New York, October 31, 2003 (c-fam.org/LifeSiteNews.com) – A UNESCO (UN Educational, Scientific and Cultural Organization) document, entitled “Unwanted Pregnancy and Unsafe Abortion,” calls for sweeping government reform to make abortion available to all women and adolescent girls without restriction, going as far as to suggest that governments should subsidize abortions and offer “redress” to women who have been “denied” access to abortions “that should be made available to them.” The document, which was produced in 2002 by UNESCO’s Thailand-based Regional Clearing House on Population Education and Communication (RECHPEC), has recently come to light after it was referenced in the UN Population Fund’s State of the World Population 2003 report, which was released this month. The UNESCO document explicitly recommends that “Governments should make abortion legal, safe, and affordable.” UNESCO appears particularly concerned about adolescents’ access to abortion, recommending that “Legislatures should remove legal restrictions to access of abortion and family planning services to adolescents” and that “Wherever the law allows, Governments should guarantee the privacy of those seeking abortion services, especially adolescent women.” UNESCO also recommends that, “Where abortion is allowed, the legal system should provide means of redress for those denied access to the services that should be made available to them,” without explaining what type of redress it has in mind. UNESCO takes aim at parental consent laws, stating that, “It is common, for instance, to require adolescents to obtain parental consent for abortion services…This alone can dissuade an adolescent from seeking a proper medical procedure and leave them to seek alternative, illegal and unsafe abortions elsewhere.”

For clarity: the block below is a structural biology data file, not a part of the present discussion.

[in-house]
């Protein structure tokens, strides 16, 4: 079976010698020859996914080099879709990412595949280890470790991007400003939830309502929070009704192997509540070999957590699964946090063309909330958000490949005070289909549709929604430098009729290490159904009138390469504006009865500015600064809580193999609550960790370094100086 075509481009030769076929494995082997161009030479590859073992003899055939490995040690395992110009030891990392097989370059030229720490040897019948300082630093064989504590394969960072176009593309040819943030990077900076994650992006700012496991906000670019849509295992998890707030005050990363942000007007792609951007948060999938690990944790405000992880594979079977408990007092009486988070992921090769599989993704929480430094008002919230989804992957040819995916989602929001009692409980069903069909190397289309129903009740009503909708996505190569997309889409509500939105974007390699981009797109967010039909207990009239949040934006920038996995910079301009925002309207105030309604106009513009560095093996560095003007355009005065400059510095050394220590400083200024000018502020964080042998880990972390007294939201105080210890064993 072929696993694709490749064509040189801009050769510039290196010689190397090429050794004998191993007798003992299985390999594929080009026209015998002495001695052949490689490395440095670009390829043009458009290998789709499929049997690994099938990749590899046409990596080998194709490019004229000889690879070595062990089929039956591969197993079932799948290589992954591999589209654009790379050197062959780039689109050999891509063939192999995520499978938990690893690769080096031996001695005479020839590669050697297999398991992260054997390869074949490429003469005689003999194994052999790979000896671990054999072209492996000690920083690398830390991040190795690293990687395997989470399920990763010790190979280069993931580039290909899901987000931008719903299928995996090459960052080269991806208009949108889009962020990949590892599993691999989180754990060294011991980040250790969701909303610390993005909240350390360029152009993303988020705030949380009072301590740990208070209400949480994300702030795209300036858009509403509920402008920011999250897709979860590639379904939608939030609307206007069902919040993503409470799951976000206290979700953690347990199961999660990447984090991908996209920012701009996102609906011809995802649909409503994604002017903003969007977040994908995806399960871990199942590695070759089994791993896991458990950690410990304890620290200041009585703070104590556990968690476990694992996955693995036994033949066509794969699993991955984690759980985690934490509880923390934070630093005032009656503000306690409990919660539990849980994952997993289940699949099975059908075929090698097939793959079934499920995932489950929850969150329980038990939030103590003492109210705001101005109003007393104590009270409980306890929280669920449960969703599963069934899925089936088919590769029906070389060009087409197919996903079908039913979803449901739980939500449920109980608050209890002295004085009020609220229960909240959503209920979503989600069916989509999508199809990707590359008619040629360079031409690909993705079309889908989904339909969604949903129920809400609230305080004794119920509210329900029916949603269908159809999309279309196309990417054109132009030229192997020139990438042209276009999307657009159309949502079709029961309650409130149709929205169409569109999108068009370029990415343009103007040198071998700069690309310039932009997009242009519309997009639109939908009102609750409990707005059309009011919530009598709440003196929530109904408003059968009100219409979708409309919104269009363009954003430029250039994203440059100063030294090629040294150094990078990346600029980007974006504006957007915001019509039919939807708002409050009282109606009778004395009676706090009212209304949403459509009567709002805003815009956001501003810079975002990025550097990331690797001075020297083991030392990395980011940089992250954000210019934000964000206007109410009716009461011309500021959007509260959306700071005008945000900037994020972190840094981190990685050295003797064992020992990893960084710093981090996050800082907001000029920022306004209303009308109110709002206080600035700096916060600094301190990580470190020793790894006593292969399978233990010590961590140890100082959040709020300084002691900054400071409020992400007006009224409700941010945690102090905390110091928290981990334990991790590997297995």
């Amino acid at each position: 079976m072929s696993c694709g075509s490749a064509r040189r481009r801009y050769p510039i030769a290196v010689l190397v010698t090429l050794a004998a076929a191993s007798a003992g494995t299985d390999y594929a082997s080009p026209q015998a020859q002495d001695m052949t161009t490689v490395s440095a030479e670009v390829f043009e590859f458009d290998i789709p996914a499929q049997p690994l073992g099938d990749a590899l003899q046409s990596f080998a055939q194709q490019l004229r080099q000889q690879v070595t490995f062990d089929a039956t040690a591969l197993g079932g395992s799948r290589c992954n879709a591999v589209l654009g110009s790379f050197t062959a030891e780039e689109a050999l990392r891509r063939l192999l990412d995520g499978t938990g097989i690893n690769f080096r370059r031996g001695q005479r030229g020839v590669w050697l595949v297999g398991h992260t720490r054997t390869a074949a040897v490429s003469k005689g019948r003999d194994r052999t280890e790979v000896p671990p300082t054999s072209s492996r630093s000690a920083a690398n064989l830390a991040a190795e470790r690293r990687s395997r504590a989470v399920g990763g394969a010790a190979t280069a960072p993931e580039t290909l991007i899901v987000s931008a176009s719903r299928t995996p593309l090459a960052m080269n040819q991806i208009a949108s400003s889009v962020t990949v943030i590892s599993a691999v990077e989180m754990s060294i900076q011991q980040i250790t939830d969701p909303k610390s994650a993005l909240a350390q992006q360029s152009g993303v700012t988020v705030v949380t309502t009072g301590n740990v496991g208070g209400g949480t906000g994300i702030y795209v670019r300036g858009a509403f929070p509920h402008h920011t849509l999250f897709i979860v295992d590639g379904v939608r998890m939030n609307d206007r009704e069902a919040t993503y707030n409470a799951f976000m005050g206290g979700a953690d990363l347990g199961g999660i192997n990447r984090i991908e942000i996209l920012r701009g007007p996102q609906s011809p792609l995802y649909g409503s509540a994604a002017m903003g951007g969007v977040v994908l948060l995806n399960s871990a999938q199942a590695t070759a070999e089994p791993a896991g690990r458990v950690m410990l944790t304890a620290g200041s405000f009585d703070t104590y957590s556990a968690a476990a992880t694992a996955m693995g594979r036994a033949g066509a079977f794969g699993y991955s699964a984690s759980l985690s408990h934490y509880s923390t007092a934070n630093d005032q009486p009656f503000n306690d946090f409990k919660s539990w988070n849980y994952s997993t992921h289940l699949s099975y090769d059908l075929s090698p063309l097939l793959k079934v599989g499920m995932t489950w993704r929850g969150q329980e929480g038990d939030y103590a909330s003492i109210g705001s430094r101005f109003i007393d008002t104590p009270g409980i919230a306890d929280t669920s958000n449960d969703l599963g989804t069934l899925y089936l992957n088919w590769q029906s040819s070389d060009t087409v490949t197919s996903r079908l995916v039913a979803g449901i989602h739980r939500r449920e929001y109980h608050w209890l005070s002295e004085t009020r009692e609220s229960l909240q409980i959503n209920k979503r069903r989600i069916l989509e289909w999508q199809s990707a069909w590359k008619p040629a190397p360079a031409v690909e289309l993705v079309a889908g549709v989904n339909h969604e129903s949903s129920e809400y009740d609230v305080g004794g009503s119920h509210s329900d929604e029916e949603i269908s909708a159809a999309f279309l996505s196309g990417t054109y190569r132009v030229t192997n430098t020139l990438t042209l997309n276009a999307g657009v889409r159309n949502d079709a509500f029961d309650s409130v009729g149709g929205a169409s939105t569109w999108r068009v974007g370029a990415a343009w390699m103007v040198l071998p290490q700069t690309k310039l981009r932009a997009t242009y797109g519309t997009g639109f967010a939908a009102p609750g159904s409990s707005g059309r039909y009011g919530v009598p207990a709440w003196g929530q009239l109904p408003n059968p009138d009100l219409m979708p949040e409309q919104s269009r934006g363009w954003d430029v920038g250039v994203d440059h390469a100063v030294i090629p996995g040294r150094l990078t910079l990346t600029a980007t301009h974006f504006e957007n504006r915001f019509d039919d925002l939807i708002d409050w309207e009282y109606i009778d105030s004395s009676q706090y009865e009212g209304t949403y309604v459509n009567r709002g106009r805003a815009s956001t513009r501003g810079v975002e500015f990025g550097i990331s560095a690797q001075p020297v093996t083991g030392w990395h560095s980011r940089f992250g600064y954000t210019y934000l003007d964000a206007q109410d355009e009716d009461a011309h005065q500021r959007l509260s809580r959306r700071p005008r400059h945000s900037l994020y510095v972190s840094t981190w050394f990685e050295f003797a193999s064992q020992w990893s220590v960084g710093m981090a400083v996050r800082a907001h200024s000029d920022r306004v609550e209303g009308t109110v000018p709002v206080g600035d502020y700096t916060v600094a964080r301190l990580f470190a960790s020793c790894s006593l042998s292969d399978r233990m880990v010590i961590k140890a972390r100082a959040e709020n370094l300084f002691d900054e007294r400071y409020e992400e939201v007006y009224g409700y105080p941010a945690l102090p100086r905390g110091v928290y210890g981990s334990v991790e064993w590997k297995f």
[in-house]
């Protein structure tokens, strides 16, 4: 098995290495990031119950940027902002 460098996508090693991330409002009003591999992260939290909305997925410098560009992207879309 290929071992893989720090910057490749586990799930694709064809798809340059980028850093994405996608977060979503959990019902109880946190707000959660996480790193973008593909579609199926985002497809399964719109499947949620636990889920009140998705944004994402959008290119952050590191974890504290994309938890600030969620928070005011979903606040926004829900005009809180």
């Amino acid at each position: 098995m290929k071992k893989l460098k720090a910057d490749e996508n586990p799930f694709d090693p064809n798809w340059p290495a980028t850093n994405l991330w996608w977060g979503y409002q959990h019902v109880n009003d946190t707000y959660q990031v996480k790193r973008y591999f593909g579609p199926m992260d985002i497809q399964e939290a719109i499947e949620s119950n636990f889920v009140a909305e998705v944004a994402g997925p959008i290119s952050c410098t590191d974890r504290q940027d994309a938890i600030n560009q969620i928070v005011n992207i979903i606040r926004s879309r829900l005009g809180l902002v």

The document provides a candid view of attempts to increase access to abortion, apparently endorsing efforts to skirt domestic abortion legislation. In Bangladesh, for instance, “While abortion is illegal, the law does provide for ‘menstrual regulation’ services, whereby physicians can assist up to eight weeks after the last menstrual period. This is conveniently considered family planning and not abortion. Furthermore, as the anti-abortion law requires proof of pregnancy, ‘the use of menstrual regulation makes it virtually impossible to obtain the required proof.’ Thus, in practice, early term abortion is available; it is just referred to as menstrual regulation.” In India, “while abortion strictly on demand is not allowed, abortion for economic or social reasons is, and a very lenient reading of ‘mental health’ of the woman effectively legalizes the procedure in all circumstances.” In an accompanying document, entitled “Review of International Standards for Rights of the Child and Adolescent Rights,” UNESCO describes how to pressure individual nations that have not embraced this adolescent reproductive rights revolution, saying that it is now possible “to hold countries accountable on the basis of human rights violations” at the UN Office of the High Commissioner for Human Rights (UNHCHR) and the Committee on the Elimination of All Forms of Discrimination Against Women (CEDAW).